5/30/2022 | By Amy Dickinson

A young mom is concerned about grandpa’s rough-housing with her 4-year-old son. The boy agrees that grandpa, and mom is unsure how to approach this otherwise loving grandfather. See what advice columnist Amy Dickinson says in this edition of “Ask Amy.”

Dear Amy:

Recently my children and I were with my in-laws (their grandparents) at a crowded event where I relied on my father in-law to supervise my son (age 4) while I was with my toddler daughter.

My father in-law tries to connect with my son by “being silly,” which for him means nose pinching, tickling, tug-of-war while holding hands, and general rough-housing and clownish behavior.

Occasionally my son laughs with him, but more often I can tell by his body language that he feels assaulted by all the unwanted touching.

At one point during grandpa’s rough-housing, my son fell down and was sobbing because his grandpa essentially pushed him down via tug of war.

As we said goodbye and grandpa tried to jostle him into a hug (while saying “you don’t have to hug me if you don’t want to”), my son refused to say goodbye at all. I said our goodbyes and it began to dawn on me how much rough-housing had been happening, so I asked my son if grandpa “nudges” him too much.

He said (amazingly) “I love grandpa so much and every time I see him I’m so excited to play but he makes me so sad every time because grandpa is too rough.”

My question is, what is the best way to approach this?

Granddad Playing Photo by Lightfieldstudiosprod Dreamstime. A mom is bothered by grandpa’s rough-housing with her 4-year-old son but is unsure how to approach the situation. What does “Ask Amy” say?

I see a few options. My husband was subjected to this behavior himself as a child. I don’t think he would be able to effectively handle this with his father. I could encourage my son to advocate for himself to his grandpa.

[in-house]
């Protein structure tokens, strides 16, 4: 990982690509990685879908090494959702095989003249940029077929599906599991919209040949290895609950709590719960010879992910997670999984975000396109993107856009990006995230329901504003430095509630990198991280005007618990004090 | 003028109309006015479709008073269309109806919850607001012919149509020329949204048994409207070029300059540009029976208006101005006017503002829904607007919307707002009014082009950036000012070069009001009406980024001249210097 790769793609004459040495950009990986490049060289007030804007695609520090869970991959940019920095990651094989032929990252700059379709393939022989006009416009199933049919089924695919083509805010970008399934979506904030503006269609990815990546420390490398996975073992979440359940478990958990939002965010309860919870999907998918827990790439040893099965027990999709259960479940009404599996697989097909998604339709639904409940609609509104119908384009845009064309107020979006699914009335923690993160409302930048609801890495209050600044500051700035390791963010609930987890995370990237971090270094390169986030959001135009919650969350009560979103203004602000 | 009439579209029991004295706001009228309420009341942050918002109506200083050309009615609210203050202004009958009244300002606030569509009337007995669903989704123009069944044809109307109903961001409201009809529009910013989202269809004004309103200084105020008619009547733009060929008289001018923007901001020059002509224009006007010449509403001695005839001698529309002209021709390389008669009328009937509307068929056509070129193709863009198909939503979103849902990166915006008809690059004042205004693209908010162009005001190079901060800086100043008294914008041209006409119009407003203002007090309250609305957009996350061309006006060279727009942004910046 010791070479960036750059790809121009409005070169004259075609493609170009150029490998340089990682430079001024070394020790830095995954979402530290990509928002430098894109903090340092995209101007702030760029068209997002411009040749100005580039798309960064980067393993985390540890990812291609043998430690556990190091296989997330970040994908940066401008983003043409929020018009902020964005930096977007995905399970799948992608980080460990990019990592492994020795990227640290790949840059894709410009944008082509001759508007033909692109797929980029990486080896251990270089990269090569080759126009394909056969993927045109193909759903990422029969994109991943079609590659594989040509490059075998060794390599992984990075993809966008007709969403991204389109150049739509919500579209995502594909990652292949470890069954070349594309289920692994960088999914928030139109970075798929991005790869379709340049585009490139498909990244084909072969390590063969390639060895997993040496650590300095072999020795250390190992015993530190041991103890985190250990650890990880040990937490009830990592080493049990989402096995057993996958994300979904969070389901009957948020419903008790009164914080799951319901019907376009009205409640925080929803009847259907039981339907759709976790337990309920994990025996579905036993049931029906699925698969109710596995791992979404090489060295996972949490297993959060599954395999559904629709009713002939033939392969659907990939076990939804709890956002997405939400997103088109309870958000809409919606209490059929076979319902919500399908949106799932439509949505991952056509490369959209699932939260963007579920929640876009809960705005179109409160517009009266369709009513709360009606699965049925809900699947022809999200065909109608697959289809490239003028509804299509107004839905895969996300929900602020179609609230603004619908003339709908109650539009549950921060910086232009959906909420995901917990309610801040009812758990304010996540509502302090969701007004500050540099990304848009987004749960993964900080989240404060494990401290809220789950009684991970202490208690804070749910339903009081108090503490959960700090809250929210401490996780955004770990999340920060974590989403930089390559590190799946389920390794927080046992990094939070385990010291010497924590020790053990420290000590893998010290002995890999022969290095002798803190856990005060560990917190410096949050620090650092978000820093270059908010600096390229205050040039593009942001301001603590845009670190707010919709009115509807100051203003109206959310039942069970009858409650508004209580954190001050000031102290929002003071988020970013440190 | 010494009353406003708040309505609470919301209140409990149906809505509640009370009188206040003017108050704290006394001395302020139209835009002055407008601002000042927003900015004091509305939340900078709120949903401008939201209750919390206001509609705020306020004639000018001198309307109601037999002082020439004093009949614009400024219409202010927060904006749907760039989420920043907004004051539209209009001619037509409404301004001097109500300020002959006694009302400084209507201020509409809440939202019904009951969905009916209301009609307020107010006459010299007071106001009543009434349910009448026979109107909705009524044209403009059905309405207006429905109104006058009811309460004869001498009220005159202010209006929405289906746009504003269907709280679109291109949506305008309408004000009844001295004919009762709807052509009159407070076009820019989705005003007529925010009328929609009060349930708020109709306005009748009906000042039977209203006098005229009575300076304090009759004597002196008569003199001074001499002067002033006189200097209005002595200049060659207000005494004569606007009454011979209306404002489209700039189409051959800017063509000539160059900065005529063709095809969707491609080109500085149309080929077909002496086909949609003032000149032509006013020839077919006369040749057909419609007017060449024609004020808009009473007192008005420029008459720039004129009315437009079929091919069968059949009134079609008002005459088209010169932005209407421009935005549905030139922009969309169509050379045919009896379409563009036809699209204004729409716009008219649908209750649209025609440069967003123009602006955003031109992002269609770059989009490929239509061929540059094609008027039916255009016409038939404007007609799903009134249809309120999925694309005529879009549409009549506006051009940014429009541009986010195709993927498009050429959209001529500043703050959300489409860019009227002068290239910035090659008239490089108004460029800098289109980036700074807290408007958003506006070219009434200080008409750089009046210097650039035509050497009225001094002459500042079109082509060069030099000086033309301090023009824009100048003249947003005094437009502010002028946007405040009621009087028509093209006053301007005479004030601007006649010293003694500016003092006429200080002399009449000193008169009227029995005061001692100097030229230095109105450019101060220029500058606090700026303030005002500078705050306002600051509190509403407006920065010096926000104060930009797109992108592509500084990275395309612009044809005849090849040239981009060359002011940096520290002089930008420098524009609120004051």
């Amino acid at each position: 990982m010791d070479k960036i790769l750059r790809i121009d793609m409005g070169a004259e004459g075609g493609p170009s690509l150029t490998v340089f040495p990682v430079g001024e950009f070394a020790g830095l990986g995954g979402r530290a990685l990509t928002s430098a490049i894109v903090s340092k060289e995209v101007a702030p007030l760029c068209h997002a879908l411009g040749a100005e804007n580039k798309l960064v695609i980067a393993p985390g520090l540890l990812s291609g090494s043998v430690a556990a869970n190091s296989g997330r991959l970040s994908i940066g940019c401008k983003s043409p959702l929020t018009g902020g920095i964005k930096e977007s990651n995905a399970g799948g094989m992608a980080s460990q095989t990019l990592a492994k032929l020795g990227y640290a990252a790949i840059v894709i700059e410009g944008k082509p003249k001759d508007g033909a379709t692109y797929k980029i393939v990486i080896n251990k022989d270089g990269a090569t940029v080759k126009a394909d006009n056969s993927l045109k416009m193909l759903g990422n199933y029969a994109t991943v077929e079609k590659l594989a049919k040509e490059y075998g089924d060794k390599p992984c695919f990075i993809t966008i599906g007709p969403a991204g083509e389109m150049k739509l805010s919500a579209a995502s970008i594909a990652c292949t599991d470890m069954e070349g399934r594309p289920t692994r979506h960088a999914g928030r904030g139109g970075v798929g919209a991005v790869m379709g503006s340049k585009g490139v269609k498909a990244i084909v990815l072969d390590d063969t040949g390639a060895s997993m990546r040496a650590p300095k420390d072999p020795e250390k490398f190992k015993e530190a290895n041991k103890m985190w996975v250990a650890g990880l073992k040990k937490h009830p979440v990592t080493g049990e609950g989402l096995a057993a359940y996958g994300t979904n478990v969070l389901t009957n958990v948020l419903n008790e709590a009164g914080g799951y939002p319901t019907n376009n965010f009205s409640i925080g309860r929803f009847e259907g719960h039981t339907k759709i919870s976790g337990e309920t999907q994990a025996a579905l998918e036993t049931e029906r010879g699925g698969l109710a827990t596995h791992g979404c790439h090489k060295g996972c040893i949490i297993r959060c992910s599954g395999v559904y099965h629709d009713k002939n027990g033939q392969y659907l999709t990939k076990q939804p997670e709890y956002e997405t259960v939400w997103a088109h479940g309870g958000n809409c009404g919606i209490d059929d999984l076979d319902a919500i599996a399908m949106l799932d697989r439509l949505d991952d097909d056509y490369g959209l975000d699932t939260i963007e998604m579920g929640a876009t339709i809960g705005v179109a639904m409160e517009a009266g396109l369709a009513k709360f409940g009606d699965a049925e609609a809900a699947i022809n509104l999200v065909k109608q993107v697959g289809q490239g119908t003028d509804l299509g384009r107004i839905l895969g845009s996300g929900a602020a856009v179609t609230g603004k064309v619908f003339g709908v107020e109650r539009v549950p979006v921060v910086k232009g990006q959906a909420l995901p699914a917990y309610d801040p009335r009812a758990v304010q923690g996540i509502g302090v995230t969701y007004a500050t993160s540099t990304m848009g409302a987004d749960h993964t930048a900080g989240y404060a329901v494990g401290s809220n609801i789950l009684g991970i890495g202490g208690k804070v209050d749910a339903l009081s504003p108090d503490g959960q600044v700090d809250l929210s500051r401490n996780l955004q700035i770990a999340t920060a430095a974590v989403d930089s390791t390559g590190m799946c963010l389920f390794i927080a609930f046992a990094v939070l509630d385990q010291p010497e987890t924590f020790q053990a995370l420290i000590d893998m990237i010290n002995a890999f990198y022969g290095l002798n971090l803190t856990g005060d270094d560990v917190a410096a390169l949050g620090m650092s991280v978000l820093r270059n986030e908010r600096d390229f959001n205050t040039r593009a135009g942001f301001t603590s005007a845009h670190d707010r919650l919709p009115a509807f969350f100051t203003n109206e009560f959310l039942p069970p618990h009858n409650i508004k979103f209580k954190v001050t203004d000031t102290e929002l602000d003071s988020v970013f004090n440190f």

I could tell my father in-law about what my son said, something to the effect of, “I can see you really want to connect with our kids, but what you’re doing is the opposite of connecting.”

I feel like grandpa’s rough-housing is bullying to my son, but I am not sure if I’m projecting my own feelings onto the situation.

Your advice?

Protective Mom

Dear Protective:

It never ceases to amaze me that some adults can look at children who are obviously distressed – and not adjust their adult behavior.

Let’s stipulate that this grandfather is not intentionally being a bully, but he is behaving the way he knows how to behave – and has always behaved with children. He may justify this by believing he is “toughening up the little guy!” – but this behavior from a beloved adult is extremely confusing, as your son articulated so well. And, mind you, the last thing this grandfather wants is for this child to become so tough that he either retaliates (for which his grandfather would likely punish him) or simply avoids him.

Coach your son to express his needs: “Grandpa, no – too rough!”

Also pass along your son’s quoted comments and ask your father-in-law: “Can you dial down the rough-housing? It’s pretty hard on him.”

In the tradition of the great personal advice columnists, Chicago Tribune’s Amy Dickinson is a plainspoken straight shooter who relates to readers of all ages. She answers personal questions by addressing issues from both her head and her heart. A solid reporter, Dickinson researches her topics to provide readers with informed opinions and answers – ranging from grandpa’s roughing to other grandparenting concerns and more. Ask Amy, P.O. Box 194, Freeville, NY 13068. 

© 2021 by Amy Dickinson

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